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A 10 Step Plan for Moving From State to State

Moving to a new state involves many logistics Always try to visit the state at least once before the move to get an idea of the culture, pricing, and laws Hiring a Realtor from that state will save you a lot of stress throughout the process
Moving to a new state involves many logistics Always try to visit the state at least once before the move to get an idea of the culture, pricing, and laws Hiring a Realtor from that state will save you a lot of stress throughout the process

If you are moving from state to state, then it’s likely that you are feeling overwhelmed. However, there’s no need for you to be! We’ve put together this easy to use step-by-step guide for you.

All you have to do is follow along and your move will be almost too easy!

Moving From State to State: Organize Yourself

Moving to a new state is a big deal. It’s important to organize yourself before you do anything else. You will need a designated “moving binder.” Whether you buy this new or repurpose an existing one is up to you.

Many homeowners choose to store all their business cards, contracts, and other documents in this binder. For digital organization, you can either create a new email address to use for all correspondence about the move so it’s in one place, or you can make a folder in your existing email and just file everything there.

Moving From State to State: Visit Your New State

When you are moving to a new state, it’s very important to visit it before you move! If you are moving from state to state for work, you can often talk your job into paying for you to do an exploratory trip to the region.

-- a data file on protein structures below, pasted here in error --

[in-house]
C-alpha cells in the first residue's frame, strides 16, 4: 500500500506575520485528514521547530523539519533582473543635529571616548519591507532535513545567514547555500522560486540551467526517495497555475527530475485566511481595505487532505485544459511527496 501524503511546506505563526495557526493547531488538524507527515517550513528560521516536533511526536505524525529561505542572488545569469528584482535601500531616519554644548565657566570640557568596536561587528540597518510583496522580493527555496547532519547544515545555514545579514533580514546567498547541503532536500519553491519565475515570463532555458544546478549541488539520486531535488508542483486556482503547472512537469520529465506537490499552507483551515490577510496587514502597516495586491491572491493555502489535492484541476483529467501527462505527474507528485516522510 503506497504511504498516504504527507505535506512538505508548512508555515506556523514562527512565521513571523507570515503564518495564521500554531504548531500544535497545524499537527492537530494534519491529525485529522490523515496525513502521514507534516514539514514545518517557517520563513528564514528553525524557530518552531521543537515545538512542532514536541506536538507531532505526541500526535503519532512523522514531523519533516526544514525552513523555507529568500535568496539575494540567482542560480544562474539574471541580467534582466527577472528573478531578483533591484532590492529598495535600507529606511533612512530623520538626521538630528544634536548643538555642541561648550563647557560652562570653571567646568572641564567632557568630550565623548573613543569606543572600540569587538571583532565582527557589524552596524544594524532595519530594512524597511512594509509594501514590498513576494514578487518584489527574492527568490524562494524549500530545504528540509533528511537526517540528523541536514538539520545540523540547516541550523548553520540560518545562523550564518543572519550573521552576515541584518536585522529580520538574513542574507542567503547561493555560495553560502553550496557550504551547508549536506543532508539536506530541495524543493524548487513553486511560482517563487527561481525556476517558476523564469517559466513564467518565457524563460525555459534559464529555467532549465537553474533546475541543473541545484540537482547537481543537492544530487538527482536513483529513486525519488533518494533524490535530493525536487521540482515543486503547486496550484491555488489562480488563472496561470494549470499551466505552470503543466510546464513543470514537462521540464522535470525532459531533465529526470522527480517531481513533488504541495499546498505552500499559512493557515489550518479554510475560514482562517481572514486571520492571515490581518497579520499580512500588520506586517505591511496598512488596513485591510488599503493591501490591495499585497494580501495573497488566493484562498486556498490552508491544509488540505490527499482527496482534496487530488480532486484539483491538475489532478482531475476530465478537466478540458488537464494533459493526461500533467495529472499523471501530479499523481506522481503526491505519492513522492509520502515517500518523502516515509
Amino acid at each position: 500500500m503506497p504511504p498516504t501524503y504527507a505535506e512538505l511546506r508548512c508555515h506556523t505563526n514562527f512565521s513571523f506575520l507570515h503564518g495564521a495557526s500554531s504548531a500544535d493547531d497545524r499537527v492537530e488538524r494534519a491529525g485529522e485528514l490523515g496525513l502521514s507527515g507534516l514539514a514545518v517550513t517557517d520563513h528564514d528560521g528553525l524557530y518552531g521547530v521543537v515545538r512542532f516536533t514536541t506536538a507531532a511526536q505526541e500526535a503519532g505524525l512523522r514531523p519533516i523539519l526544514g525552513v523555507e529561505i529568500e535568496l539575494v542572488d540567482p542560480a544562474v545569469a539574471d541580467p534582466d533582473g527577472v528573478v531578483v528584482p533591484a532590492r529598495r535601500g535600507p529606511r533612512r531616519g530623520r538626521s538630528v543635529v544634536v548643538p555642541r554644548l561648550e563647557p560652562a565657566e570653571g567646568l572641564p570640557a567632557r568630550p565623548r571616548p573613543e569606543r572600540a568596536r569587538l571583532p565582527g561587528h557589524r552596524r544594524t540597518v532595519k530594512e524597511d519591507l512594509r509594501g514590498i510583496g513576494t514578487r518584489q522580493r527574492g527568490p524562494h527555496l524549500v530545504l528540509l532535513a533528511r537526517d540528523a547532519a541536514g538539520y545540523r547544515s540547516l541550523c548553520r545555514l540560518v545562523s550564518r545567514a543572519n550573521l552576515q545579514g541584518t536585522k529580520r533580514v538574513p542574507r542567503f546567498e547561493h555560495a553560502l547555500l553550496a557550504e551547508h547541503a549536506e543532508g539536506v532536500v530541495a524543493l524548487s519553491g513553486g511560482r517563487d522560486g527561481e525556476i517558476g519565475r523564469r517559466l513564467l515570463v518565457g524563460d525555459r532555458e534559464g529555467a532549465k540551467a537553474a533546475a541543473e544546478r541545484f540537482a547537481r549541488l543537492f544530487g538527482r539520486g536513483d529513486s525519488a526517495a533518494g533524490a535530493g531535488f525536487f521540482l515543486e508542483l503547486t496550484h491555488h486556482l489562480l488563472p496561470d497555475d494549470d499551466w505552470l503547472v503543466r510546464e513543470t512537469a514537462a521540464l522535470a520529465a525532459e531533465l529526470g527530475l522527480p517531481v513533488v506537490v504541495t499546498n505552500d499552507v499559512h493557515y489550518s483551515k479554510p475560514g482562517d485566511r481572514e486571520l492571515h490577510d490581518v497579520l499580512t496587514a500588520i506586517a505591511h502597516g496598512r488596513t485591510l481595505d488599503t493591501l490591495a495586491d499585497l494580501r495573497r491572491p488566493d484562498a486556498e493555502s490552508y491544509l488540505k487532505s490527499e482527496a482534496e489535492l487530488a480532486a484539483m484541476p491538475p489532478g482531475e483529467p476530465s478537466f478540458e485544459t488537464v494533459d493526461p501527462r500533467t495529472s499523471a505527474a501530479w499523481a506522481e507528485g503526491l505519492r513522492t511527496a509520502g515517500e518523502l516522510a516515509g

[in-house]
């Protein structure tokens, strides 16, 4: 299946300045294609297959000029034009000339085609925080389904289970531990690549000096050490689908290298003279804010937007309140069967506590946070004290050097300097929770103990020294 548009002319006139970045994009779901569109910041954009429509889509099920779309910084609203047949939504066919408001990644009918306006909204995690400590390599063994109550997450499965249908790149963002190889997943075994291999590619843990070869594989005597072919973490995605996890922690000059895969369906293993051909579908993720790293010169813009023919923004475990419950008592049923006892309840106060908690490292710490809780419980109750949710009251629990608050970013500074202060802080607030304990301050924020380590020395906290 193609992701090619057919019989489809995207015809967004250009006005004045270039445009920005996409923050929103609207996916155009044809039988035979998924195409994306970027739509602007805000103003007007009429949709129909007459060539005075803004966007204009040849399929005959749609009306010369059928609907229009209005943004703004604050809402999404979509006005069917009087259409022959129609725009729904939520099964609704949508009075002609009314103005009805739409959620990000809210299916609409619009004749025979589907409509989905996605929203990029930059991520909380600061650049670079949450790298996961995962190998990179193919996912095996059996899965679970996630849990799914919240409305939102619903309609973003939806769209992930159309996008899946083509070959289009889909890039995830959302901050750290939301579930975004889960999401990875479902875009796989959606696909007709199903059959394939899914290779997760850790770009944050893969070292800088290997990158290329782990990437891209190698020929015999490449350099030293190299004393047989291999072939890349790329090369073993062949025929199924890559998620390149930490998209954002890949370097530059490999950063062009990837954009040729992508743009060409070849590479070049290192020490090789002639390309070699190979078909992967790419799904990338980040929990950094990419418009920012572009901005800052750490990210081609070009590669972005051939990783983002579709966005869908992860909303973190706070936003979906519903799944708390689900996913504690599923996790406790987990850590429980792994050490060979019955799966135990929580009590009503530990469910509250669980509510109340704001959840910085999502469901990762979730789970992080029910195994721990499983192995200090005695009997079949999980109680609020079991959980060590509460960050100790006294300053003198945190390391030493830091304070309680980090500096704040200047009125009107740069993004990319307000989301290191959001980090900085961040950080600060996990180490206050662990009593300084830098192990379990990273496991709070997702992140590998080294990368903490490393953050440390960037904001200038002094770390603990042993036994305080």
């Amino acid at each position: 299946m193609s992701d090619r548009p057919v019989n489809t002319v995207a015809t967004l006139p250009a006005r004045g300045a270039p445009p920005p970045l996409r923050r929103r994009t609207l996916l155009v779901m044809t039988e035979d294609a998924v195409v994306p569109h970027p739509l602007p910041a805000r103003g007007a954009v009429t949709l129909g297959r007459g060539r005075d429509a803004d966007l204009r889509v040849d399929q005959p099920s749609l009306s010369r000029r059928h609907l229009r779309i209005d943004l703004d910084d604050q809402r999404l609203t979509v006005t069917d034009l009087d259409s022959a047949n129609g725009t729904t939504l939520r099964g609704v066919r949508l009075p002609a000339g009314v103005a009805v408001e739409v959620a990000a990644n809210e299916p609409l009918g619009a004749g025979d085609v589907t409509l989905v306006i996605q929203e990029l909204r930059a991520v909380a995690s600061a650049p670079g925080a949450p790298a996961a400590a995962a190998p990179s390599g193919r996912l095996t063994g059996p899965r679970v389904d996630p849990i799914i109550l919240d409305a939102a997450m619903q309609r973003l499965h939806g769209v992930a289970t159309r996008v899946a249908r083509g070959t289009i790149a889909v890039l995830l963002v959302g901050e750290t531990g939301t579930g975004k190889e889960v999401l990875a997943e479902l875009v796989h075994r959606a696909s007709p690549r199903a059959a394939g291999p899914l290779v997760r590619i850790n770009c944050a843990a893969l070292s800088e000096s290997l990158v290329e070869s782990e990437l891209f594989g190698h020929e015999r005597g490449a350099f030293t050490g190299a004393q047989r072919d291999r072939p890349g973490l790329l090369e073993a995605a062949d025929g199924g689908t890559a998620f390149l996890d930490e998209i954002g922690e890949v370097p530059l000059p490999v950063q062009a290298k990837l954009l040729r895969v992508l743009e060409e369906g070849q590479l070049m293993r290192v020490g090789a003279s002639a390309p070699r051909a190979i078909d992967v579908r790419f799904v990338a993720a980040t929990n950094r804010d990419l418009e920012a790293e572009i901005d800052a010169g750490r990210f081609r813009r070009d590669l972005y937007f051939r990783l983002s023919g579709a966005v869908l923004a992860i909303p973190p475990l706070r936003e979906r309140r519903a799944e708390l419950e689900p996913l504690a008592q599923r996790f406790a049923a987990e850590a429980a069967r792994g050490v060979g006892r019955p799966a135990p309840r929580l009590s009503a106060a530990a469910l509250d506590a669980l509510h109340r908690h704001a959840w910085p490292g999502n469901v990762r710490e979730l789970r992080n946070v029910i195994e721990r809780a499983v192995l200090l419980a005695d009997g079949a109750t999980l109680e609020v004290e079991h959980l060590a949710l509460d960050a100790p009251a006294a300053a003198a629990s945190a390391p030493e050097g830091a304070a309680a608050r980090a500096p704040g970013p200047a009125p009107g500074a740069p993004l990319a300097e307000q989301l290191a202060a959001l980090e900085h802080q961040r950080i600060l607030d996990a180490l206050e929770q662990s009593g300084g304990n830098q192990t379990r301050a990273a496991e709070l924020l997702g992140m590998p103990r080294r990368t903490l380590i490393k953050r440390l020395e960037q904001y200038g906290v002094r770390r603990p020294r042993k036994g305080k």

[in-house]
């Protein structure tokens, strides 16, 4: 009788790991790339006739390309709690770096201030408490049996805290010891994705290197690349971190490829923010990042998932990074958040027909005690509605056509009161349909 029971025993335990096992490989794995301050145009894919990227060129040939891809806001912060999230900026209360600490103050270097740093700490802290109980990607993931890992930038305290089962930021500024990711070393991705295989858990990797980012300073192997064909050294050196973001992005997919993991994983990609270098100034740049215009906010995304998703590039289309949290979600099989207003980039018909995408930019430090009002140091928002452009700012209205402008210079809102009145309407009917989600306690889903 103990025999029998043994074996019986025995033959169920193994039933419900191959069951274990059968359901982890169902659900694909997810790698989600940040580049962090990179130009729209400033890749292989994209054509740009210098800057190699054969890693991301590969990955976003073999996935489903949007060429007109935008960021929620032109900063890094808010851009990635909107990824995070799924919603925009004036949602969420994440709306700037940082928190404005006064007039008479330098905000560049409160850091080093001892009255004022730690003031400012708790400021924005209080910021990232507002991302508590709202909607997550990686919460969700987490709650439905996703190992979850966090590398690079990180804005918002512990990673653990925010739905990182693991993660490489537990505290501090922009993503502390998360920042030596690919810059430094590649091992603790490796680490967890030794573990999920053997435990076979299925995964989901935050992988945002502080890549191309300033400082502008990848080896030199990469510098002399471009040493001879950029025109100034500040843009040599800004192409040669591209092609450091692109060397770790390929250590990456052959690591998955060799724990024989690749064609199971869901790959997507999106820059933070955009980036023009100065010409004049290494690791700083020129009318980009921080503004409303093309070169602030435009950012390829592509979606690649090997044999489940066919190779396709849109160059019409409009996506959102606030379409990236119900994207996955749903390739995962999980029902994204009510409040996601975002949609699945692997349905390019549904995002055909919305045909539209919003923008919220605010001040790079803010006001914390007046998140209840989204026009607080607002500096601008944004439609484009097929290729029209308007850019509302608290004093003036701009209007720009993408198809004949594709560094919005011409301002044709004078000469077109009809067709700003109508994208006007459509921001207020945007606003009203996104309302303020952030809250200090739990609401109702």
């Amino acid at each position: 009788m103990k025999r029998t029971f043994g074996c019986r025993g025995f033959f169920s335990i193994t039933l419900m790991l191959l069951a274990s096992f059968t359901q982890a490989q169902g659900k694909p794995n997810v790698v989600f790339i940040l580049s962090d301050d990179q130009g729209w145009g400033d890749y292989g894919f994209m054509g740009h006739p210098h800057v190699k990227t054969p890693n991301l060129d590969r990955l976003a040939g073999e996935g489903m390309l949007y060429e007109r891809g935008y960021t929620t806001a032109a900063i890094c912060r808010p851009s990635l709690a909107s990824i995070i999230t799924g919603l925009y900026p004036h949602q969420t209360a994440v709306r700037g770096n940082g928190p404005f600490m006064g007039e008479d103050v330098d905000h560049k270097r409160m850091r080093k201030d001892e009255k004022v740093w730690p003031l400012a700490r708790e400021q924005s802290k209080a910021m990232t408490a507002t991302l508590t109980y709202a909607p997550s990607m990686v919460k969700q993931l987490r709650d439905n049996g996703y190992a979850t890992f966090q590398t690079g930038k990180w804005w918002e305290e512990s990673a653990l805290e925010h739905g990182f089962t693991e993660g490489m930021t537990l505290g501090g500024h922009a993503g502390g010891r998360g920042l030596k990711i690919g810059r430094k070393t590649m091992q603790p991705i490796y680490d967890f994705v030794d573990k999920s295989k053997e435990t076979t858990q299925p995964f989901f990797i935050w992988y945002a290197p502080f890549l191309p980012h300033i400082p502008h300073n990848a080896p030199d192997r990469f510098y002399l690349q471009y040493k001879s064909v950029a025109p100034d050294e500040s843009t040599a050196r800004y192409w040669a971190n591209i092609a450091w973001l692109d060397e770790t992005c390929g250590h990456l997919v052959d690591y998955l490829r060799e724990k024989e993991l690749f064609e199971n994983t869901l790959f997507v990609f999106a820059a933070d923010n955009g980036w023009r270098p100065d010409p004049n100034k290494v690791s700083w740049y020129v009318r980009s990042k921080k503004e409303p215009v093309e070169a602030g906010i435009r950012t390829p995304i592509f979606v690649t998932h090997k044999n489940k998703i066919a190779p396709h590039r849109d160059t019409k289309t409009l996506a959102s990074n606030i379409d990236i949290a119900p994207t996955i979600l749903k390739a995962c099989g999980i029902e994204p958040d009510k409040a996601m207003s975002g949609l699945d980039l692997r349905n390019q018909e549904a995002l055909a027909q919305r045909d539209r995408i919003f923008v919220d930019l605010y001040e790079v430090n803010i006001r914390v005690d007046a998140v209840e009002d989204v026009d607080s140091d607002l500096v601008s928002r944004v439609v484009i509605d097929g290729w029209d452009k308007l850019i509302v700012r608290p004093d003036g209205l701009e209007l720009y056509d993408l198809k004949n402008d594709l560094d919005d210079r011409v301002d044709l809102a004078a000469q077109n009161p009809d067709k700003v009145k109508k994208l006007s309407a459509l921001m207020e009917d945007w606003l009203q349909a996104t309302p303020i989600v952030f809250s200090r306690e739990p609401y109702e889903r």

If you are moving to be with family, if for some reason you haven’t been to see them in the state yet, go for at least a weekend so that you can get a feel for the area. Your new state will likely have a different climate and culture than where you currently live, so it’s important to check it out!

Moving From State to State: Partner With a Local Realtor

You can avoid so much stress if your partner with a local Realtor when you are moving state to state. Ideally, you will meet with this Realtor during your initial visit to your new state.

This is because it’s always a better idea to speak with Realtors in person before you commit to working with them. This way, you can get an idea of whether or not you are going to be a good match.

You can find this local Realtor by speaking with local family and friends for recommendations, asking your current Realtor for suggestions in the area, or using online services, like Clever.

Moving From State to State: Research the Best Cities and Neighborhoods Together

Once you find your Realtor, you will be able to decide which city you would like to move to and which neighborhood within that town. While your city choice might depend on why you are moving from state to state (i.e. for family or for your career), but your neighborhood choice is more personal.

The part of town that you choose to live in depends on things like your budget and lifestyle preferences.

Moving From State to State: Budget Realistically

Real estate prices are very different across state lines. The price for a small bungalow in Southern California could buy you a mansion on acreage in Nebraska. Work with your local real estate agent to find out what kind of home your budget can realistically get you in your new state.